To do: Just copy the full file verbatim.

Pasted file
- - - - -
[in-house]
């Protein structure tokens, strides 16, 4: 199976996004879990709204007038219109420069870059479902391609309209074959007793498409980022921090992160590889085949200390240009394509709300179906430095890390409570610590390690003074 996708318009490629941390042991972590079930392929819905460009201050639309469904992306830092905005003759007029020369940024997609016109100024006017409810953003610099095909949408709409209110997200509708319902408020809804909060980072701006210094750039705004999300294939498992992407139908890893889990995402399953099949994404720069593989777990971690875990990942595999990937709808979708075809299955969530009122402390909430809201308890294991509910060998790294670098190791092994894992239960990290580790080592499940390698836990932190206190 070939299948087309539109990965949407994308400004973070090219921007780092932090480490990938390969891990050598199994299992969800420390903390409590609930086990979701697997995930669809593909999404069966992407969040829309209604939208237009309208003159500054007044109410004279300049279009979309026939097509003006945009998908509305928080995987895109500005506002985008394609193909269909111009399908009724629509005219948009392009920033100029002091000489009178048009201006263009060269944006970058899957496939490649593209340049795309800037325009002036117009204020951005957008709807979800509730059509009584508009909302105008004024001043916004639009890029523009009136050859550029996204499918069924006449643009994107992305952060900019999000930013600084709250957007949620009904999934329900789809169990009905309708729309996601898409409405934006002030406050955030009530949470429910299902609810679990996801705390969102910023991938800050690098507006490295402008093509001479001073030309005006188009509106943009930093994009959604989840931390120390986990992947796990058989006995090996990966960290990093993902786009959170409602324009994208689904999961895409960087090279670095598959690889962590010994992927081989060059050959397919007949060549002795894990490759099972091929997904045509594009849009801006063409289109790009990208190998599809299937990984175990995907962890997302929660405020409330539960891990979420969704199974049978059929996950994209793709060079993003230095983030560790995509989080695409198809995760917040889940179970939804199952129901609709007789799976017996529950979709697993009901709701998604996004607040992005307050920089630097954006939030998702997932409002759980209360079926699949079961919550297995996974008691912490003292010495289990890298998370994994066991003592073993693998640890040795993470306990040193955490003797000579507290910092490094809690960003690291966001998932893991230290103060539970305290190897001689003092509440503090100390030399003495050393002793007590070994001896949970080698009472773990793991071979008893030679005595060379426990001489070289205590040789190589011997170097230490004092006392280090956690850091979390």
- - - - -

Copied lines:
[in-house]
């Protein structure tokens, strides 16, 4: 199976996004879990709204007038219109420069870059479902391609309209074959007793498409980022921090992160590889085949200390240009394509709300179906430095890390409570610590390690003074 996708318009490629941390042991972590079930392929819905460009201050639309469904992306830092905005003759007029020369940024997609016109100024006017409810953003610099095909949408709409209110997200509708319902408020809804909060980072701006210094750039705004999300294939498992992407139908890893889990995402399953099949994404720069593989777990971690875990990942595999990937709808979708075809299955969530009122402390909430809201308890294991509910060998790294670098190791092994894992239960990290580790080592499940390698836990932190206190 070939299948087309539109990965949407994308400004973070090219921007780092932090480490990938390969891990050598199994299992969800420390903390409590609930086990979701697997995930669809593909999404069966992407969040829309209604939208237009309208003159500054007044109410004279300049279009979309026939097509003006945009998908509305928080995987895109500005506002985008394609193909269909111009399908009724629509005219948009392009920033100029002091000489009178048009201006263009060269944006970058899957496939490649593209340049795309800037325009002036117009204020951005957008709807979800509730059509009584508009909302105008004024001043916004639009890029523009009136050859550029996204499918069924006449643009994107992305952060900019999000930013600084709250957007949620009904999934329900789809169990009905309708729309996601898409409405934006002030406050955030009530949470429910299902609810679990996801705390969102910023991938800050690098507006490295402008093509001479001073030309005006188009509106943009930093994009959604989840931390120390986990992947796990058989006995090996990966960290990093993902786009959170409602324009994208689904999961895409960087090279670095598959690889962590010994992927081989060059050959397919007949060549002795894990490759099972091929997904045509594009849009801006063409289109790009990208190998599809299937990984175990995907962890997302929660405020409330539960891990979420969704199974049978059929996950994209793709060079993003230095983030560790995509989080695409198809995760917040889940179970939804199952129901609709007789799976017996529950979709697993009901709701998604996004607040992005307050920089630097954006939030998702997932409002759980209360079926699949079961919550297995996974008691912490003292010495289990890298998370994994066991003592073993693998640890040795993470306990040193955490003797000579507290910092490094809690960003690291966001998932893991230290103060539970305290190897001689003092509440503090100390030399003495050393002793007590070994001896949970080698009472773990793991071979008893030679005595060379426990001489070289205590040789190589011997170097230490004092006392280090956690850091979390």